GST 2019: Goods & Services Tax in Singapore

The State of Singapore is a free-trade open market since its independence; the city-state allows trade and commerce with little restrictions. In the early days of independence, the commercial businesses in Singapore had to pay a multitude of taxes for different governmental organizations for conducting business operations, however in the next few years the tax rates gradually increased, it had pressure on the Singapore companies in paying the taxes hence GST was introduced to maintain the competitiveness of the Singapore economy.

Background of Implementing GST in Singapore

Due to such changes in the business ecosystem, the high tax rates were deemed to be uncompetitive for the Singapore’s economic growth, hence the under the recommendation of the 1986 Economic Committee it was decided to reduce the direct taxes converting it into indirect locations. The government of Singapore understood the need for tax reforms to make Singapore an attractive investment location for investors, to maintain its international competitiveness for businesses and sustain its economic growth by generating substantial revenue.

The Goods and Services Tax (GST) was implemented in Singapore in 1994; the GST was designed to be an integrated tax system with a single tax rate of nearly 3% giving assurance that it will not be raised for five years. Consequently, the government of Singapore was focused on allowing people to get adjusted to the new tax measures gradually increasing the GST rates to match the economic growth. Furthermore, to prevent unfair pricing of goods due to GST, the Committee Against GST Profiteering (CAP) was also set up in 1994 to investigate complaints and feedback on profiteering or unjustified price increases using GST increase as an excuse.

Advantages of GST in Singapore for Businesses and Individuals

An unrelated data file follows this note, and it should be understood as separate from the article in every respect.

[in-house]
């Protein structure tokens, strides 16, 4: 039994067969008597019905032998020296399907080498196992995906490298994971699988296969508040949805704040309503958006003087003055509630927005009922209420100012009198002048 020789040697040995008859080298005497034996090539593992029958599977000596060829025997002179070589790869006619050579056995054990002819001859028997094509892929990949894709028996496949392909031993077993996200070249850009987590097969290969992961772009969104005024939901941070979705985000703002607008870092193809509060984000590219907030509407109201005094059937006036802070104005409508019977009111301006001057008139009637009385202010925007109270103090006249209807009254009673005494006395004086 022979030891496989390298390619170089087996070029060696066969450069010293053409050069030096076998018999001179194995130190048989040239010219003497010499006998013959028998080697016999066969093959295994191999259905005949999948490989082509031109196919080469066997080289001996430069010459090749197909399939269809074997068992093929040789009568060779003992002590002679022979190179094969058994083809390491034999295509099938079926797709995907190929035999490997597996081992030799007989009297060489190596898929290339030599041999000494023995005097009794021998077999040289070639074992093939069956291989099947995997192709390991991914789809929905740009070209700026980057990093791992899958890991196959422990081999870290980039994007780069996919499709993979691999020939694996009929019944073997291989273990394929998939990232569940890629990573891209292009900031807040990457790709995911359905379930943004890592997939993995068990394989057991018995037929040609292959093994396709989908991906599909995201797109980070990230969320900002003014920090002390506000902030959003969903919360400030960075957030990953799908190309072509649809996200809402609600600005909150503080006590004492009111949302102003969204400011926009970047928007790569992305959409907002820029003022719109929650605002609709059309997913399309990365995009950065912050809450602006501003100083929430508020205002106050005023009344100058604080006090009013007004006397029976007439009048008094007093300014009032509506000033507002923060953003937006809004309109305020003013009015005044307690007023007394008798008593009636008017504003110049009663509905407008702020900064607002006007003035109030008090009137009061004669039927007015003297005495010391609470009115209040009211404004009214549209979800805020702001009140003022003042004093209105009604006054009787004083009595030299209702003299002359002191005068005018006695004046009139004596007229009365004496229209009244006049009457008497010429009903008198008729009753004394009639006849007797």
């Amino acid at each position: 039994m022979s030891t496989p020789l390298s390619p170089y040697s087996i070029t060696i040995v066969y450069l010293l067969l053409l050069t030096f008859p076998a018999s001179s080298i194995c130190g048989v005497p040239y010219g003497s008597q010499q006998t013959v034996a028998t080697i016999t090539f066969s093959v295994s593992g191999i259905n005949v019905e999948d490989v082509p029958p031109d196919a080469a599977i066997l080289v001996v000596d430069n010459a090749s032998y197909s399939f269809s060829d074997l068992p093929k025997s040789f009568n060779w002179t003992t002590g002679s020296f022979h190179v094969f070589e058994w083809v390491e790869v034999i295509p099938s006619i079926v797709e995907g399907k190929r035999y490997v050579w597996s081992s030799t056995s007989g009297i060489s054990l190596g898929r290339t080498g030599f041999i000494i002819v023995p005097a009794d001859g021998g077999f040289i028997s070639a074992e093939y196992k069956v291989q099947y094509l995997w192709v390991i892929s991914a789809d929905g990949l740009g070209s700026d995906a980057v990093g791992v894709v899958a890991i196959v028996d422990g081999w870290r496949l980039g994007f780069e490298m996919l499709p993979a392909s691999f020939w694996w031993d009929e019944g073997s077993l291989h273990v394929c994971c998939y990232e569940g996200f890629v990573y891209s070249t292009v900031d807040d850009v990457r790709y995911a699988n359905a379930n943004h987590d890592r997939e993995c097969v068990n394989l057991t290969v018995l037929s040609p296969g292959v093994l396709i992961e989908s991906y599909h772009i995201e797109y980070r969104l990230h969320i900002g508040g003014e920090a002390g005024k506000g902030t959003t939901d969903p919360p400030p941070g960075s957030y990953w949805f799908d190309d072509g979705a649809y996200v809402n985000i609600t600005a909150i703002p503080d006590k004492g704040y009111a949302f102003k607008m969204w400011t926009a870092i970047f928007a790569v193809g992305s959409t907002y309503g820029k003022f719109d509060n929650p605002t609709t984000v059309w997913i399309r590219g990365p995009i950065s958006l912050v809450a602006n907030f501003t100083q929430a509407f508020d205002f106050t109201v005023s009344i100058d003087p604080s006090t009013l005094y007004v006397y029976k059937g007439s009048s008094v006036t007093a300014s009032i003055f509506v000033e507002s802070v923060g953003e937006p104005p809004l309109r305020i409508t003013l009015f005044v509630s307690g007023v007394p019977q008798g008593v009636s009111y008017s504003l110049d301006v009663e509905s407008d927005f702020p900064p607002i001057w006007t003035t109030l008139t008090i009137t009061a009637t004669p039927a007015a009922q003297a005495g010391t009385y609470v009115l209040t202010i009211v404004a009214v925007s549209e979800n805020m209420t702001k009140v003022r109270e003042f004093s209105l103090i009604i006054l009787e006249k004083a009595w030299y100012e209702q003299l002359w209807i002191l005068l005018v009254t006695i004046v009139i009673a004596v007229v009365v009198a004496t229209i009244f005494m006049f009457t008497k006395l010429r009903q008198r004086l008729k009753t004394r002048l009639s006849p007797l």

• Exclusive Single-tier Corporate tax system
  • More straightforward compliances for import and export of goods
  • Streamlines the tax procedures for consumers and businesses
  • Consumer-friendly as the tax is a single window taxation system
  • Availability of input tax credit on capital goods
  • Reduction in Corruption and Tax Evasion
  • Registering to GST gives your company the credibility as a large organisation
  • Savings and investments are non-taxable under this system

Categories for GST in Singapore

Types

Taxable Supplies

Non-Taxable Supplies

 

Standard-Rated Supplies

Zero-Rated Supplies

Exempt Supplies

Out-Of-Scope Supplies

Goods

All of the local sales in Singapore

(i.e., the sale of television, home appliances etc.)

Export of Goods

(i.e., the sale of electronics to an overseas customer through shipping)

Sale of Rental of unfurnished residential property

Importation and local supply of investment in precious metals

Sale where goods are delivered from overseas to another place overseas 

Private transactions

Services

Most local provision of services falls under this category.

(i.e., provision of spa services to a  customer in Singapore)

 

Services that are classified as  international services

(i.e.,air ticket from Singapore to Thailand (international transportation service)

Financial Services

 

(i.e., Issue of debt security)

 

 

GST for a Singapore Company